• Dennis McCaslin

Arkansas AG joins twelve state coalition seeking to overturn Biden agricultural executive order

Arkansas Attorney General Leslie Rutledge filed a lawsuit with a coalition of 12 states against President Joe Biden for using an executive order to expand federal agencies to regulate greenhouse gases.

President Biden’s executive order did not have the authority to issue binding and numerical “social costs” identified by an interagency working group, as done by federal agencies in the rule-making process.

The lawsuit challenges President Biden’s Executive Order 13990, titled “Protecting Public Health and the Environment and Restoring Science to Tackle the Climate Crisis.” This executive order will lead to regulations that stifle manufacturing, harm agriculture, and have serious economic impact across Arkansas and America.

“As the wife of a row crop farmer, I know firsthand how the Obama-Biden Administration’s egregious federal overreach directly harmed agriculture. Now, we are faced with the same power grab by President Biden which will hurt agriculture and manufacturing jobs,” said Attorney General Rutledge. “I will not sit back and let this massive expansion of federal control take away jobs from hard-working Arkansans while the cost of energy, food and necessities dramatically increase.”

Two of Arkansas’s largest industries, manufacturing and agriculture, will be impacted by President Biden’s executive order. According to the Arkansas Farm Bureau, Arkansas ranks 1st in the nation in rice production. More than 60 percent of the rice produced in Arkansas is exported.

Agriculture is a key economic driver of the State with 14.5 million acres of workable farmland. Arkansas’s agricultural industry contributes nearly $21 billion to the state’s economy each year and employs nearly 270,000 Arkansans.

The lawsuit notes that the interagency working group’s interim values place the social cost of carbon dioxide, methane and nitrous oxide for 2020 at approximately $9.5 trillion - $269 billion for carbon dioxide, $990 billion for methane, and $8.24 trillion for nitrous oxide.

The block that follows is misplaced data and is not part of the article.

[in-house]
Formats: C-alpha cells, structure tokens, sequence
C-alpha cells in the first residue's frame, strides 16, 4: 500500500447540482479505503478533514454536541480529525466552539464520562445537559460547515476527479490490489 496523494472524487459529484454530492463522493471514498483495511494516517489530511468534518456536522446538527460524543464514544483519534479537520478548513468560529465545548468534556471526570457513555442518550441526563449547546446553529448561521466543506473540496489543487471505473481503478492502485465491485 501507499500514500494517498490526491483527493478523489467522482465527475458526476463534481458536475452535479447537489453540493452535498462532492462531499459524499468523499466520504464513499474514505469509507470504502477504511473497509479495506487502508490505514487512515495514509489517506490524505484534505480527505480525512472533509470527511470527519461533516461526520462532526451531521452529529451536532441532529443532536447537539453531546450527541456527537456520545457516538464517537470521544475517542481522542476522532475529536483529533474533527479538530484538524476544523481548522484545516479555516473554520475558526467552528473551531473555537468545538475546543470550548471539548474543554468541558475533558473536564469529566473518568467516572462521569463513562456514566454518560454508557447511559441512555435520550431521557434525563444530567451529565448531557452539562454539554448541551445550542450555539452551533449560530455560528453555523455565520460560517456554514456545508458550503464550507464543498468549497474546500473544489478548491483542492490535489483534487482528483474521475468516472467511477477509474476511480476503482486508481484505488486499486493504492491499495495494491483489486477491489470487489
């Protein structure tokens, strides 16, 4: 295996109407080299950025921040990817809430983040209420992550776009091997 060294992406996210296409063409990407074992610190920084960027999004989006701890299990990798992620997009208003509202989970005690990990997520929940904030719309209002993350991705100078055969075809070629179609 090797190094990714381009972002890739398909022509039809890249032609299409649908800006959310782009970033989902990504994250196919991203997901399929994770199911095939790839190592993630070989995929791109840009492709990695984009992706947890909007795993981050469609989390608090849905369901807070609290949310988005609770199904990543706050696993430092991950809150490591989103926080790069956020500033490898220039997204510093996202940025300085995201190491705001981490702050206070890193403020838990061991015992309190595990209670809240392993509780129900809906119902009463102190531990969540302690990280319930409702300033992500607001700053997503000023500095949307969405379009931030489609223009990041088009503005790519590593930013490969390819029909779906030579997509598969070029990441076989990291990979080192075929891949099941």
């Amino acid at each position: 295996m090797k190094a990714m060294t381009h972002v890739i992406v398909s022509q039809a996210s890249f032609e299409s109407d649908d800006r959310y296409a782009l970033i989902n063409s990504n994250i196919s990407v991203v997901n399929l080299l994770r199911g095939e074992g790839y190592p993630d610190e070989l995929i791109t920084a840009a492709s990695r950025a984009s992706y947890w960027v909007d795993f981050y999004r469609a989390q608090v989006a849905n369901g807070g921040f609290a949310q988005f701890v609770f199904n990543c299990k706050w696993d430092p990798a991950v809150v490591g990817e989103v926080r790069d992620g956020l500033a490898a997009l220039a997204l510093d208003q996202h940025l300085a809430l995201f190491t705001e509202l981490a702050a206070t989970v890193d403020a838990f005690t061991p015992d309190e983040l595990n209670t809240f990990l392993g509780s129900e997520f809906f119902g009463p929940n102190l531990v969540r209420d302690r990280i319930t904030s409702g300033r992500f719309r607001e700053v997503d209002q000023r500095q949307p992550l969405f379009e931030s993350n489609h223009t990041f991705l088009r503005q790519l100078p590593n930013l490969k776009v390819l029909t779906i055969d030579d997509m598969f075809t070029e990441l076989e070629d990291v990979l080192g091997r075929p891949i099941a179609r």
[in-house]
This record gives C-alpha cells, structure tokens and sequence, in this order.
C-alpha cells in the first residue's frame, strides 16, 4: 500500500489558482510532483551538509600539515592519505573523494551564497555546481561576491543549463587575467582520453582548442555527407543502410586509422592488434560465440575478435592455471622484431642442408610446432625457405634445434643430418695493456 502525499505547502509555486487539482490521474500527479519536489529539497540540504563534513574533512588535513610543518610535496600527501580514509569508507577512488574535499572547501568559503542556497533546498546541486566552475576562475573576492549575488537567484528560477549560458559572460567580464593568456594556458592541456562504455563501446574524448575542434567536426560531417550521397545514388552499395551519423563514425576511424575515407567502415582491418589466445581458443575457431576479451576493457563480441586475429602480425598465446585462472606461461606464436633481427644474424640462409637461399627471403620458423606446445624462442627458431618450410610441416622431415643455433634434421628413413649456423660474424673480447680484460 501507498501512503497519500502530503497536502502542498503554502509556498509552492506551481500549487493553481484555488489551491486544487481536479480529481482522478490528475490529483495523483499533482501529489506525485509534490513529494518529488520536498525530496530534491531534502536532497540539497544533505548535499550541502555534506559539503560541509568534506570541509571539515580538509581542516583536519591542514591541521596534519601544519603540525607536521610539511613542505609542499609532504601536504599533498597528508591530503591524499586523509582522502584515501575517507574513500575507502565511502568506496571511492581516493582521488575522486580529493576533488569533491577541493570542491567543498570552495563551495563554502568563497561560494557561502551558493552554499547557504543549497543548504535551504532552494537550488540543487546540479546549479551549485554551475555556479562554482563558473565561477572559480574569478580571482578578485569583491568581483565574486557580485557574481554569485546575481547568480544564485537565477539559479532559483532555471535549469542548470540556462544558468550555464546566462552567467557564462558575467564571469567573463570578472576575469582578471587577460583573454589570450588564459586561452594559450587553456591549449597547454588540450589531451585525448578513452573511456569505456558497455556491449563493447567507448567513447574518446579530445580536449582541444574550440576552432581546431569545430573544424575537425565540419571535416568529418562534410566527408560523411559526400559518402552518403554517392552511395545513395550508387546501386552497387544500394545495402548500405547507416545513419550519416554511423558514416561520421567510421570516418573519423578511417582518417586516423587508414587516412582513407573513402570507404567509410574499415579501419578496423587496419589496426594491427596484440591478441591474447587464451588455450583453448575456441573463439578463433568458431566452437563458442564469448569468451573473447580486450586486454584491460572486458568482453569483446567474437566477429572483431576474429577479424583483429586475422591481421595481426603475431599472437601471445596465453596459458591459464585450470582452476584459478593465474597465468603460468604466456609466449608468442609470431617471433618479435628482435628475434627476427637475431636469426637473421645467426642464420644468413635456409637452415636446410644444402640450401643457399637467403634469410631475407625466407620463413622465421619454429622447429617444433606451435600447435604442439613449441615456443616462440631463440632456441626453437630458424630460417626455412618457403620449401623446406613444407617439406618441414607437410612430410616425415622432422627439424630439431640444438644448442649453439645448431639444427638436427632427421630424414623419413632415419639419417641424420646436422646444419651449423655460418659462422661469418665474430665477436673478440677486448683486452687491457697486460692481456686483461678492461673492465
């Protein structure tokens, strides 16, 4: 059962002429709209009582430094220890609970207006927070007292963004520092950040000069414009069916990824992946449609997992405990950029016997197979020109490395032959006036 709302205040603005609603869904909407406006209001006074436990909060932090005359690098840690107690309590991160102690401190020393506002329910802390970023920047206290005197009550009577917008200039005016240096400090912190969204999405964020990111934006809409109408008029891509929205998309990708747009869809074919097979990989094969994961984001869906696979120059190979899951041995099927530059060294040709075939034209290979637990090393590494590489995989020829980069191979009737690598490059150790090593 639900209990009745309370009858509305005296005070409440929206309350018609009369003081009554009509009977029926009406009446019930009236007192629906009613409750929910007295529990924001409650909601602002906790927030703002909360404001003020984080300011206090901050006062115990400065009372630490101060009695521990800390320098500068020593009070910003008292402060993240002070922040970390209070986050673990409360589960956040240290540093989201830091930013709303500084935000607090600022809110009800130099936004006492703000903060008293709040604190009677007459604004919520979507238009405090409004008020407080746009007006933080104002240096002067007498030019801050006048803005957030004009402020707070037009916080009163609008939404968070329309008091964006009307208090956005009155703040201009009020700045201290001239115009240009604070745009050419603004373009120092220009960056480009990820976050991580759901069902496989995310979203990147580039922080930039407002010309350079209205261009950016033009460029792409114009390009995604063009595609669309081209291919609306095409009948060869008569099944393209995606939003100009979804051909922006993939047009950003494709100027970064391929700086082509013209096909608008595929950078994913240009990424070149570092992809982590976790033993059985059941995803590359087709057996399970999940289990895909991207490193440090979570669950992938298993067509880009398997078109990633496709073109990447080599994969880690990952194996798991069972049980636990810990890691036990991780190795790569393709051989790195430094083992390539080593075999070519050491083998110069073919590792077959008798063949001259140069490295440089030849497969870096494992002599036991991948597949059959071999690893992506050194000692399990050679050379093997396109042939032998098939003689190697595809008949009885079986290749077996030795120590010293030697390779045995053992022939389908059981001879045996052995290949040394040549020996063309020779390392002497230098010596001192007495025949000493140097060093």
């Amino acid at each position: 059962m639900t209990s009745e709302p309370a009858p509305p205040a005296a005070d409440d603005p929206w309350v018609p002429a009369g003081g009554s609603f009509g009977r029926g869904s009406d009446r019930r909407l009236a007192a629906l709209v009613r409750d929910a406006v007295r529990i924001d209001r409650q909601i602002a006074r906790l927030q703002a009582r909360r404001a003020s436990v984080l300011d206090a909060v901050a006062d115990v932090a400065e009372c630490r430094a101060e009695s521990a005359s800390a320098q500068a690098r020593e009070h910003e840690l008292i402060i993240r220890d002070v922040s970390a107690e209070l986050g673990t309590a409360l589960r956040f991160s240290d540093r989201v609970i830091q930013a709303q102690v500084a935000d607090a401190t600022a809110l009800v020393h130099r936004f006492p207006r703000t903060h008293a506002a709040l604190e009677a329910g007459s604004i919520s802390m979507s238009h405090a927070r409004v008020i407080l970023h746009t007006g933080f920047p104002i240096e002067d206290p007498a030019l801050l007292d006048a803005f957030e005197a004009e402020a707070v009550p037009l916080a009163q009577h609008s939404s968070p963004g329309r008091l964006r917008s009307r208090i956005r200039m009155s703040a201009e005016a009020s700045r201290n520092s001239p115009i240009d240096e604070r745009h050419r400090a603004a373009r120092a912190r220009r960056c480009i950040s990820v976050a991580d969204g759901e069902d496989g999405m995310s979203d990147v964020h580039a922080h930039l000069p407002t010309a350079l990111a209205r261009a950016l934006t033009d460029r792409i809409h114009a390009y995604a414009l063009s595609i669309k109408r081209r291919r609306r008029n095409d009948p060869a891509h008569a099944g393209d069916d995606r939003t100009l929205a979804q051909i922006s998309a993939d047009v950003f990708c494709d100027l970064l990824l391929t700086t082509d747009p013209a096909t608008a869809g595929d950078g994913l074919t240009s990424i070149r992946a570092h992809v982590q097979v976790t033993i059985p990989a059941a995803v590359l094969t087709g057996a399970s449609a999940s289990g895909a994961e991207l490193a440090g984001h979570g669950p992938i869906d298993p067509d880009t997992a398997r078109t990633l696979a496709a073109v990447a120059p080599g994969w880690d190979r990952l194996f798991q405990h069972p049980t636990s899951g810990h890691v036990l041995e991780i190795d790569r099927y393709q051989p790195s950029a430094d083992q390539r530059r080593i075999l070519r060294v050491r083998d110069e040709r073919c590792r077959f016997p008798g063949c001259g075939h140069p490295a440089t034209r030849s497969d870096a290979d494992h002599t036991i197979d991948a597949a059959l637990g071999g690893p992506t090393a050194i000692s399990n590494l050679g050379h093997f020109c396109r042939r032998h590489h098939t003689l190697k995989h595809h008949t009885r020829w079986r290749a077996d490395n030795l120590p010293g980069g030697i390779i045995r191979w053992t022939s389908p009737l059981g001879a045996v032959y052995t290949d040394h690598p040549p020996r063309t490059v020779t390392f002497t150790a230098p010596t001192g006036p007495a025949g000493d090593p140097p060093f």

The suit states, “In practice, this enormous figure will be used to justify an equally enormous expansion of federal regulatory power that will intrude into every aspect of Americans’ lives—from their cars, to their refrigerators and homes, to their grocery and electric bills. It will be used to inflict untold billions or trillions of dollars of damage to the U.S. economy for decades to come. This regulatory expansion will stifle energy production, strangle America’s energy independence, suppress agriculture, destroy millions of jobs, deter innovation, and impoverish millions.”

The states argue in the lawsuit that using these interim values could massively expand the scope and reach of the regulatory power of the federal government, potentially impacting the United States economy and every household in America.

In addition to Arkansas, state attorneys general from Arizona, Indiana, Kansas, Missouri, Montana, Nebraska, Ohio, Oklahoma, South Carolina, Tennessee, and Utah joined the suit.

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